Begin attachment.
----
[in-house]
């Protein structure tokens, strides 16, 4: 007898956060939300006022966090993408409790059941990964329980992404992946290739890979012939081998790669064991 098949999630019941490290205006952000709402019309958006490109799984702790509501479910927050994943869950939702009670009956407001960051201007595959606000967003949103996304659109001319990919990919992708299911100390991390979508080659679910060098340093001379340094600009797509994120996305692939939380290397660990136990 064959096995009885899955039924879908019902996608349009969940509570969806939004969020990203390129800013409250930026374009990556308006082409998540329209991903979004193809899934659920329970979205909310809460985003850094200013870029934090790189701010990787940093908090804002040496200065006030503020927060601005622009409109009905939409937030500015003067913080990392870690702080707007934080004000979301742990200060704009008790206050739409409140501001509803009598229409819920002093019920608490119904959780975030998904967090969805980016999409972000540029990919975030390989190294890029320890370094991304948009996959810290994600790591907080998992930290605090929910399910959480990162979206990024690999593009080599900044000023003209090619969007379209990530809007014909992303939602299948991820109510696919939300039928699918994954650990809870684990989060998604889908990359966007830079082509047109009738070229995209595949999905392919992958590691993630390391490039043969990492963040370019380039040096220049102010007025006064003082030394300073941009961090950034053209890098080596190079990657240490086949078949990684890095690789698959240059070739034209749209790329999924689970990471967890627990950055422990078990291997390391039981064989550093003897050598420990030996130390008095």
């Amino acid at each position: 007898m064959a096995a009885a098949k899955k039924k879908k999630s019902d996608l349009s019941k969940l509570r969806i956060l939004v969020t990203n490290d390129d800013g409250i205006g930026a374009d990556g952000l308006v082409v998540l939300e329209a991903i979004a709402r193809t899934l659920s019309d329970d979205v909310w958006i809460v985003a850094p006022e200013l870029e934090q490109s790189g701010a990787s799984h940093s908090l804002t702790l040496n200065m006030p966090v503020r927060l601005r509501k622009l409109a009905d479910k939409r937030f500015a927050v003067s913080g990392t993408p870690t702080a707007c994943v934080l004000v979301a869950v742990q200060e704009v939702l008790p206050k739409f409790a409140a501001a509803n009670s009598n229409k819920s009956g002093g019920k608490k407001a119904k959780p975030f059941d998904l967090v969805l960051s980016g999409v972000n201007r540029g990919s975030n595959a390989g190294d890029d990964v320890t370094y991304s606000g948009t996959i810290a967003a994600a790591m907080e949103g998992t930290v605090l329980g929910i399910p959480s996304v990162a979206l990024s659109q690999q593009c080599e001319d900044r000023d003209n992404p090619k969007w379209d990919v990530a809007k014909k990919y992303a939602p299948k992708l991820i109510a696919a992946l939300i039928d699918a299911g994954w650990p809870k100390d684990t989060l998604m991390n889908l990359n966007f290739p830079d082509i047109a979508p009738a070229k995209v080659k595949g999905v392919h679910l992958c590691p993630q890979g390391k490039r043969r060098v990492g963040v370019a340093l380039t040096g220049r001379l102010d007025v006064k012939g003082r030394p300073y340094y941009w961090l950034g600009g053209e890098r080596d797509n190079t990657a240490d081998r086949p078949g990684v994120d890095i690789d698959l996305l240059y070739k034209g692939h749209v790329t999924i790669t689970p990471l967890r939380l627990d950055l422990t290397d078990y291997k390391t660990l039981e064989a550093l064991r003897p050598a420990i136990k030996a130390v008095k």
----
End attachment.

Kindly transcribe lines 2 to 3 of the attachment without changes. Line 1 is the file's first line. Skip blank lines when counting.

């Protein structure tokens, strides 16, 4: 007898956060939300006022966090993408409790059941990964329980992404992946290739890979012939081998790669064991 098949999630019941490290205006952000709402019309958006490109799984702790509501479910927050994943869950939702009670009956407001960051201007595959606000967003949103996304659109001319990919990919992708299911100390991390979508080659679910060098340093001379340094600009797509994120996305692939939380290397660990136990 064959096995009885899955039924879908019902996608349009969940509570969806939004969020990203390129800013409250930026374009990556308006082409998540329209991903979004193809899934659920329970979205909310809460985003850094200013870029934090790189701010990787940093908090804002040496200065006030503020927060601005622009409109009905939409937030500015003067913080990392870690702080707007934080004000979301742990200060704009008790206050739409409140501001509803009598229409819920002093019920608490119904959780975030998904967090969805980016999409972000540029990919975030390989190294890029320890370094991304948009996959810290994600790591907080998992930290605090929910399910959480990162979206990024690999593009080599900044000023003209090619969007379209990530809007014909992303939602299948991820109510696919939300039928699918994954650990809870684990989060998604889908990359966007830079082509047109009738070229995209595949999905392919992958590691993630390391490039043969990492963040370019380039040096220049102010007025006064003082030394300073941009961090950034053209890098080596190079990657240490086949078949990684890095690789698959240059070739034209749209790329999924689970990471967890627990950055422990078990291997390391039981064989550093003897050598420990030996130390008095």
């Amino acid at each position: 007898m064959a096995a009885a098949k899955k039924k879908k999630s019902d996608l349009s019941k969940l509570r969806i956060l939004v969020t990203n490290d390129d800013g409250i205006g930026a374009d990556g952000l308006v082409v998540l939300e329209a991903i979004a709402r193809t899934l659920s019309d329970d979205v909310w958006i809460v985003a850094p006022e200013l870029e934090q490109s790189g701010a990787s799984h940093s908090l804002t702790l040496n200065m006030p966090v503020r927060l601005r509501k622009l409109a009905d479910k939409r937030f500015a927050v003067s913080g990392t993408p870690t702080a707007c994943v934080l004000v979301a869950v742990q200060e704009v939702l008790p206050k739409f409790a409140a501001a509803n009670s009598n229409k819920s009956g002093g019920k608490k407001a119904k959780p975030f059941d998904l967090v969805l960051s980016g999409v972000n201007r540029g990919s975030n595959a390989g190294d890029d990964v320890t370094y991304s606000g948009t996959i810290a967003a994600a790591m907080e949103g998992t930290v605090l329980g929910i399910p959480s996304v990162a979206l990024s659109q690999q593009c080599e001319d900044r000023d003209n992404p090619k969007w379209d990919v990530a809007k014909k990919y992303a939602p299948k992708l991820i109510a696919a992946l939300i039928d699918a299911g994954w650990p809870k100390d684990t989060l998604m991390n889908l990359n966007f290739p830079d082509i047109a979508p009738a070229k995209v080659k595949g999905v392919h679910l992958c590691p993630q890979g390391k490039r043969r060098v990492g963040v370019a340093l380039t040096g220049r001379l102010d007025v006064k012939g003082r030394p300073y340094y941009w961090l950034g600009g053209e890098r080596d797509n190079t990657a240490d081998r086949p078949g990684v994120d890095i690789d698959l996305l240059y070739k034209g692939h749209v790329t999924i790669t689970p990471l967890r939380l627990d950055l422990t290397d078990y291997k390391t660990l039981e064989a550093l064991r003897p050598a420990i136990k030996a130390v008095k």